To wit, behold, the contiguous United States, viewed through the lens of the beefspace:

The Contiguous United States

Now, let’s zoom into East Texas, Mississippi, and Louisiana:

East Texas, Mississippi, Louisiana

That’s Dallas-Fort Worth at upper left and the Mississippi River delta lower right. Note the outlying clouds of also-ran franchise strength, dotted magenta on Houston’s south side and yellow at Jackson, Mississippi.

Next, please peruse the nebulous burger ecosystem of the southern Piedmont, running northeast from Atlanta, Georgia to Charlotte, North Carolina:

Atlanta To Charlotte

Zooming west and inward, we train our gaze on metropolitan Phoenix and the faint rectangular hints of its primary street grid:

Phoenix, Arizona

And finally, let’s roll the clock back to when all of this business began. Our singular universe, zeptoseconds before the Big Bang:

Beefspace, Singularity

Somewhere in there, as Sagan once said, billions and billions of burgers are waiting to be served!

Thanks to AggData for providing the geolocated store information that made this article possible.

The Fifty, Swiftly Tue, 07 Aug 2012 22:06:56 +0000 Stephen Von Worley Ah yes, the end of summer, and with only a month ’til school starts, August heat segues to Autumn chill, and all of your coworkers return from their big vacations, it’s time to answer that burning question:

How fast could you visit all 50 states?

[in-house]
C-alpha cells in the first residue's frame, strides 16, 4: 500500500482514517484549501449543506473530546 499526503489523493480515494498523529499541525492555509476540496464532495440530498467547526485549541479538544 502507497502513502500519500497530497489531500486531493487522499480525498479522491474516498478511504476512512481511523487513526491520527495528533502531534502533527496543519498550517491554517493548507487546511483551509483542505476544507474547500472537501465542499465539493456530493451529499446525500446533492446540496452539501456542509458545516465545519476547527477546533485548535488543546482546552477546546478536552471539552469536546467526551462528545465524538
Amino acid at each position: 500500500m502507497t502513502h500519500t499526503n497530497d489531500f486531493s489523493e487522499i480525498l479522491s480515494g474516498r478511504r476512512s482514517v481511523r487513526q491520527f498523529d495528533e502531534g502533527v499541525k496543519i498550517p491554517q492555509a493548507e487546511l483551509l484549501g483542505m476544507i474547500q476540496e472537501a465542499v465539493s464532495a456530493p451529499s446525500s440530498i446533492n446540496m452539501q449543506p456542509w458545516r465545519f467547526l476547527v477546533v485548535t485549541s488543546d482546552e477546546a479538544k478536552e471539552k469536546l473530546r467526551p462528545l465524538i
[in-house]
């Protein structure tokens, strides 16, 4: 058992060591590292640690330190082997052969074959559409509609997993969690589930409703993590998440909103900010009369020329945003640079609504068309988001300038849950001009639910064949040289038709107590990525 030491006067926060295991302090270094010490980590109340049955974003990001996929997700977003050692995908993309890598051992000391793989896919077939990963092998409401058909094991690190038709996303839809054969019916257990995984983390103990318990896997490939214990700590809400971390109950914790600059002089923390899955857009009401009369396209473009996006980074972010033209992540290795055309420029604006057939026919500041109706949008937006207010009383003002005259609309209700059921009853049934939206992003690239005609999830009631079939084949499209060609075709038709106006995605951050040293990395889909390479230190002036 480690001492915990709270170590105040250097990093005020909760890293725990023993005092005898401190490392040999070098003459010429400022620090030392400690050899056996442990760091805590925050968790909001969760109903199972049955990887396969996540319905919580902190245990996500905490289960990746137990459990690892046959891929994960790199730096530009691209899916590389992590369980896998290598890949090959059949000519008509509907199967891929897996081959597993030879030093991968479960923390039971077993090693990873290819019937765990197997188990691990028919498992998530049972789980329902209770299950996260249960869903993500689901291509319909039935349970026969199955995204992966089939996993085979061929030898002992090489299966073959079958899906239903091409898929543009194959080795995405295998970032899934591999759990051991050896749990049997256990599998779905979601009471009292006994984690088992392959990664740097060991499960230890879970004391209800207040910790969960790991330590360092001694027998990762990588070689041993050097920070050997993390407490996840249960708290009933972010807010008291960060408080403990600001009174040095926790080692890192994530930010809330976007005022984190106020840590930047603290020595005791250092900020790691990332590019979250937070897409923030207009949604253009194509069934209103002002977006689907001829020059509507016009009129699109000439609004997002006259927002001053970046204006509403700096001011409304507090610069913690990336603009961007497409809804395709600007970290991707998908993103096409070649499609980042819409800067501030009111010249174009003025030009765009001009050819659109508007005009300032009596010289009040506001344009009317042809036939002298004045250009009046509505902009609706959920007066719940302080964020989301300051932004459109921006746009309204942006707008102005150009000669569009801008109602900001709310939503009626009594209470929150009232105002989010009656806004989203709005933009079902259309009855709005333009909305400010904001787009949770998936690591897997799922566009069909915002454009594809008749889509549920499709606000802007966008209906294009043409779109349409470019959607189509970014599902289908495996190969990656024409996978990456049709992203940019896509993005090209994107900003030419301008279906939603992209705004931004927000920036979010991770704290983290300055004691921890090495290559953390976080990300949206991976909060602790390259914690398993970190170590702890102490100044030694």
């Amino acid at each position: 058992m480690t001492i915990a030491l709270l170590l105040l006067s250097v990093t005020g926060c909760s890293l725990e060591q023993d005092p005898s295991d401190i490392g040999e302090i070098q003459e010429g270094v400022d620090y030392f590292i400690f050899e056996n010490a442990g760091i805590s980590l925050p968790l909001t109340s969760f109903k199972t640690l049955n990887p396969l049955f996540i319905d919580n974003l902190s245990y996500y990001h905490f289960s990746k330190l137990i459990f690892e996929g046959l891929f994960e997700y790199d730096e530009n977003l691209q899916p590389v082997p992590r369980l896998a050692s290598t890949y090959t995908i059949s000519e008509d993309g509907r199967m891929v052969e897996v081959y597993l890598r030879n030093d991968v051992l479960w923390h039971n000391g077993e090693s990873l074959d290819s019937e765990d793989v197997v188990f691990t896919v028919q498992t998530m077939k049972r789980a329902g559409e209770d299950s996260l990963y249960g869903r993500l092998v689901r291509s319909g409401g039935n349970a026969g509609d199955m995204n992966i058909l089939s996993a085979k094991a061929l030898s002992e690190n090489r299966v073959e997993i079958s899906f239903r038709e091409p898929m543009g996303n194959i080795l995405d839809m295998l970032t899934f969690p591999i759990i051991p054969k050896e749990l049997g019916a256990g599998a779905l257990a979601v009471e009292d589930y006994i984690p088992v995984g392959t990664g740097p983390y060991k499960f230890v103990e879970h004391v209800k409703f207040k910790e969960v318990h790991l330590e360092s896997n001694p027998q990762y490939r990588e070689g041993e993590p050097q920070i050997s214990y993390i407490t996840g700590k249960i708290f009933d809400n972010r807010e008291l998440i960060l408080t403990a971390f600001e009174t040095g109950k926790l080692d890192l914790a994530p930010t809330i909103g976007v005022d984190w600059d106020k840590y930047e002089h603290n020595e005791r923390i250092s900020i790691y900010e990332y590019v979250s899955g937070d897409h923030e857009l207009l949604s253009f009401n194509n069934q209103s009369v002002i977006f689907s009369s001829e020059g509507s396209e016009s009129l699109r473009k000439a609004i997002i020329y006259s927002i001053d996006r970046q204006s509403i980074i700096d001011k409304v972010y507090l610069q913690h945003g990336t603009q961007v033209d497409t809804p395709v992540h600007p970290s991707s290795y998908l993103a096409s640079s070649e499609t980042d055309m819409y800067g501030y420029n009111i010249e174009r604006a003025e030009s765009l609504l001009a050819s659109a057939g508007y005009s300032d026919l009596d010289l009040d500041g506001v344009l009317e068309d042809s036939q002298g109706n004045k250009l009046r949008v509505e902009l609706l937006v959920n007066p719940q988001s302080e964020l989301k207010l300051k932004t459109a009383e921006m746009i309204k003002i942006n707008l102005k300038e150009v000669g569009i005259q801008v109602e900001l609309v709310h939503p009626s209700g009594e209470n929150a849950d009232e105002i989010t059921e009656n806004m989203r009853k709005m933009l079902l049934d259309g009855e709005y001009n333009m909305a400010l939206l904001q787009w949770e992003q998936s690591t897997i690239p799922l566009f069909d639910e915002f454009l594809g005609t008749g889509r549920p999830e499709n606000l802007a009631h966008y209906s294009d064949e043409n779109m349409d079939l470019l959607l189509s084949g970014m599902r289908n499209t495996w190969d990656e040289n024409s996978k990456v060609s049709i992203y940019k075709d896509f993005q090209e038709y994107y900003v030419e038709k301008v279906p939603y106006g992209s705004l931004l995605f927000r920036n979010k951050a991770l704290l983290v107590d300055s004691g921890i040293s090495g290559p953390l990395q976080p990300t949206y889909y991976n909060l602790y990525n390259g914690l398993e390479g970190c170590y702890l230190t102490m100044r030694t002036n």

My inspiration? Blog Twelve Mile Circle’s article on the most state-tudinous 24-hour road trips, which I’ve tweaked and expanded into this all-encompassing route across America:

A very short route that touches each of the Lower 48 states.

Altogether, that’s a pleasant 6,813 mile drive, starting at South Berwick, Maine and ending in Taft, Montana, and passing, if ever so briefly, through each of the remaining Lower 48 states and the District of Columbia.

Box Truck

Up for it? First, score a used box truck on Craigslist. Next, cut some windows through the sides, bolt in a bed and a fridge, and wire for sound. Then, with promises of one helluva rolling party, recruit a team of like-minded comrades. Now, tank full and fridge stocked, you’re ready to cover some asphalt.

Average 55 mph with stops, swap in fresh drivers as necessary, and you’ll traverse every member of the contiguous U.S. in just under 124 hours.

To complete the fifty, you’ll need to bag Alaska and Hawaii. Curb the truck at Spokane and fly a three-legged loop to Honolulu, Anchorage, and back, which adds about 36 hours, including layovers, for a total travel time of:

Just under one week: 160 hours, or 3.2 hours per state.

That’d be an awesome achievement, and about as fast as us little people can do it.

However, if you’re that someone special, like Mitt Romney – who can bounce to the Caymans on a whim and wouldn’t be caught dead in the back of a box truck – the modern miracle of corporate jet travel opens a frontier far beyond the highway-addled imagination of the unwashed masses.

Romney's Learjet

You see, Mittens doesn’t need to arrive two hours before his scheduled flight. With a chortle, he glides past the cattle queue at the airport Rent A Wreck. And, this morning, his secretary wired orders to the Bain Capital logistics hit squad: “optimize Big Willard’s next trip for speed.”

Now, she confirms, all the resources are in place: two Learjet 45s, working in tandem – one for the current hop, and the other to fly ahead and be ready for the next – and a limousine pre-positioned at each of his twenty airstrip stops, to whisk him to/from neighboring states in fully-stocked (if unquaffable) minibar style.